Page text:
Press release issued 16 June 2004
Withywood Community School in South Bristol looks set to be replaced by a new school that will raise educational standards and help revitalise the community it serves.
The school will be an Academy – one of the independent but publicly funded, no-fees, all-ability schools the Government has been promoting since 2000.
The project is being sponsored by the Society of Merchant Venturers, which has agreed to raise £2 million towards the construction costs, currently estimated at £25 million. The Government will provide the balance and meet the running costs.
Twelve academies have opened in the UK so far, including the City Academy, Bristol, which replaced St George’s Community College in September 2003.
Charles Clarke, Secretary of State for Education and Skills, has told the Society of Merchant Venturers that its proposals have passed the first major hurdle and can progress to the detailed feasibility stage. It is hoped this will lead to the signing of a funding agreement – the official green light for construction – by the end of 2005.
Education and Skills Secretary Charles Clarke said: “Academies are an integral part of the Government’s strategy to raise school standards in the most disadvantaged and challenging areas. They are already making a difference across the country and the involvement of sponsors from the voluntary and business sector allows them to bring their skills and expertise to each academy.”
The new school is scheduled to open in September 2007. It will be built on land adjacent to the existing school buildings, which will then be demolished.
The school will cater for 11- to 18-year-olds, with provision for post-16s achieved through collaboration with other schools in South Bristol. It will be geared to bringing out the potential in pupils of all abilities by providing:
Denis Burn, Senior Warden of the Society of Merchant Venturers, said: “The Society has been involved in education in Bristol since the 16th century. We are keen to work with central Government, the City Council, Withywood Community School and, most importantly, the local community to create a school that will give young people all the opportunities that a great education can bring.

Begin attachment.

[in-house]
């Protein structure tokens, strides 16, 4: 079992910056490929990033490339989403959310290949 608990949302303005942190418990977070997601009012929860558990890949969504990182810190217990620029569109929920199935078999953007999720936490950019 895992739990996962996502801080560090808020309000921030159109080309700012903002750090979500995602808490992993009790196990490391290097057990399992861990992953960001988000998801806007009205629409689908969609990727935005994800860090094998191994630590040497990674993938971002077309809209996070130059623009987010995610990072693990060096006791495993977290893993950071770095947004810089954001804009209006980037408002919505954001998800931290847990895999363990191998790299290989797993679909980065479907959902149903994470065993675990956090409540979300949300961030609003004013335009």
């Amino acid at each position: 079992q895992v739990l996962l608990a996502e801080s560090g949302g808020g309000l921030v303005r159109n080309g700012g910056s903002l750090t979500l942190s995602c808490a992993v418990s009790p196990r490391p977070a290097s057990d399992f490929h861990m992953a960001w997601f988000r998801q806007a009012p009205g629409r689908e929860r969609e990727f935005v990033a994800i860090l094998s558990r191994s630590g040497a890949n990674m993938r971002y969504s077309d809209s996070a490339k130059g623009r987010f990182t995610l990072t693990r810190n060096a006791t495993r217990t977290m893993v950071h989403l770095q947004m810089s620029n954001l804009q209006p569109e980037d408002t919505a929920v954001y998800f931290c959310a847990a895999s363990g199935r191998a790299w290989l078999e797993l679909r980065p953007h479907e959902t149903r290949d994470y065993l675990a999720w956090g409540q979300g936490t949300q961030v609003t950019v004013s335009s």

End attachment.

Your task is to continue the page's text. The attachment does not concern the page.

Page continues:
“The Society has close links with Colston’s Girls’ School and Colston’s Collegiate School. Their heads will be involved in the planning of the academy.”
The University of Bristol is represented at senior level on the project board and its Graduate School of Education – number one in the UK according to The Times – will help to develop the school’s educational strategy. The University’s Vice-Chancellor, Professor Eric Thomas, said: “If we can help the community tackle educational under-attainment, we will. This is a major opportunity for all the stakeholders to work together and make a real difference to young people’s life chances.”
Councillor Peter Abraham, Executive Member for Education at Bristol City Council, said: “Bristol City Council fully supports this proposal as part of our strategy for raising achievement across the city. We believe the move to City Academy status will bring major benefits for the school and the wider community.”
Martin Cole, Chair of Governors at Withywood Community School, added: “The students and prospective students who live in and around the Withywood area deserve the best opportunities in education that can be provided. This academy will provide a new building that, together with our dedicated staff, will raise student aspirations and attainment, enabling the young people of Withywood to take advantage of true opportunities to create the future for themselves that they and their parents desire.”
The school will play a key role in tackling social and economic deprivation by serving as an educational and community resource not only for its pupils but also for their families and other local residents. It will form part of a wider regeneration initiative in Withywood.
More information about academies is available at www.standards.dfes.gov.uk/academies
The Society of Merchant Venturers has had an important influence on Bristol for more than 450 years, for much of that time performing a vital role in regulating the seaborne trade of the city. By the mid-19th century, the Society had developed a range of philanthropic interests. Today it continues to work closely with the wider community and government of Bristol, and many of its members play a prominent part in the commercial life and institutions of the city. The objectives of the Society include care of the elderly, promoting education, supporting youth activities and promoting the image and reputation of Bristol and the surrounding area. More information is available at www.merchantventurers.comMore information about Bristol City Council is available at www.bristol-city.gov.uk
"If we can help the community tackle educational under-attainment, we will. This is a major opportunity for all the stakeholders to work together and make a real difference to young people's life chances."